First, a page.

Composed by John Higgins, Regenesis Song of the Planet is a contemporary descriptive overture which musically depicts the eruption of Mount St. Helens in 1980, Washington. The eruption, with the force of 500 Hiroshimas, covered over 230 square miles of the surrounding area. Sixty people within this vicinity were killed along with much of the wildlife. This piece reflects the ever changing life cycle of the Earth. The themes of the piece include Vistas, Warning, Cataclysm, Void and Renewal.

Vistas shows the grandness that there is after much time of growth. This leads into a faster tempo section marked by an allegretto, which depicts everyday life as being full and lively. Warning is a short transition between Vistas and Cataclysm, catching the listeners ear as tension builds in the music, and the dynamics grow louder. A grand pause holds all the tension built for one last measure which is then let loose as Mount St. Helens erupts, featuring especially the low brass section. After a few more bursts of dynamics depicting more lava spewing from Mount St. Helens, the Void is reached. With the destruction over, barely anything is left untouched, everything is motionless. After a short 8 measures, the fifth and final section is reached, Renewal. As its name infers, Renewal starts off slowly as a section of rebirth and once again into a lively section identical to Vistas. To end off the piece is a very forceful section which, as I found, shows that in the end, happiness, peace and order truly can be found even after the worst of events.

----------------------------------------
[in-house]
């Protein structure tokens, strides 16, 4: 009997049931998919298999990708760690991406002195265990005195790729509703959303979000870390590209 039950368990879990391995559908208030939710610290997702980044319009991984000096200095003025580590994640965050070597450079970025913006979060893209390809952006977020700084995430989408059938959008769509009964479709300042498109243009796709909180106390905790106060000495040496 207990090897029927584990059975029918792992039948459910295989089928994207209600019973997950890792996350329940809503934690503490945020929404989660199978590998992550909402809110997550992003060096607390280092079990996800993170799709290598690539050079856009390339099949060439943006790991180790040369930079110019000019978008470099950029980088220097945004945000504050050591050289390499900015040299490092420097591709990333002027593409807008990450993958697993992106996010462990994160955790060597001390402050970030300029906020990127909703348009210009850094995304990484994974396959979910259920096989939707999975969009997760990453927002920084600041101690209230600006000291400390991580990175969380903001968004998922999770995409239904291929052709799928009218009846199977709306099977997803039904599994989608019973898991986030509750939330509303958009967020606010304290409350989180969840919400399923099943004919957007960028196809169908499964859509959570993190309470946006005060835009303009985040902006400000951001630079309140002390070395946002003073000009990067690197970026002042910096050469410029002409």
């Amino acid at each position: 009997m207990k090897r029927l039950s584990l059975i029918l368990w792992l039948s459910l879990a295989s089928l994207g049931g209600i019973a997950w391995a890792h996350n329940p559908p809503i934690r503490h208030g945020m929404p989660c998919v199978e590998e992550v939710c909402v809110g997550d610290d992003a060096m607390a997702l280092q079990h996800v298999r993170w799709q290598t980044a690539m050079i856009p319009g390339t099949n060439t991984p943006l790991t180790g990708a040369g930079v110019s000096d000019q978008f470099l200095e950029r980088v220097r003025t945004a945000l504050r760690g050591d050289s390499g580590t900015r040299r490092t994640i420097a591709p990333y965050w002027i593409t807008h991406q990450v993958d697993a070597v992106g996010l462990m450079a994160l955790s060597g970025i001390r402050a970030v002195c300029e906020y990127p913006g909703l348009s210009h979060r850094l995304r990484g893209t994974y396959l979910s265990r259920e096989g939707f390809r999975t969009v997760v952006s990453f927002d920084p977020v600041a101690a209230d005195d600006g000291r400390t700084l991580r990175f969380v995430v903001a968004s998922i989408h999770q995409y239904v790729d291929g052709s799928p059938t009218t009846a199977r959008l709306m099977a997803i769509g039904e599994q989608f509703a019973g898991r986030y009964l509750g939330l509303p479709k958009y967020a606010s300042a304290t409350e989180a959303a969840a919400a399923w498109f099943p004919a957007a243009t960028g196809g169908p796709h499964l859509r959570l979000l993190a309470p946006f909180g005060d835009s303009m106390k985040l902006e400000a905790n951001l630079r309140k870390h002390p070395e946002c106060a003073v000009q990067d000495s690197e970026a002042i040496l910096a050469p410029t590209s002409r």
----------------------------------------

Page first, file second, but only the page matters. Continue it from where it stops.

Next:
For a sample of this piece, go to Though this does not have a full length version, it will give you an idea of what the piece is like.

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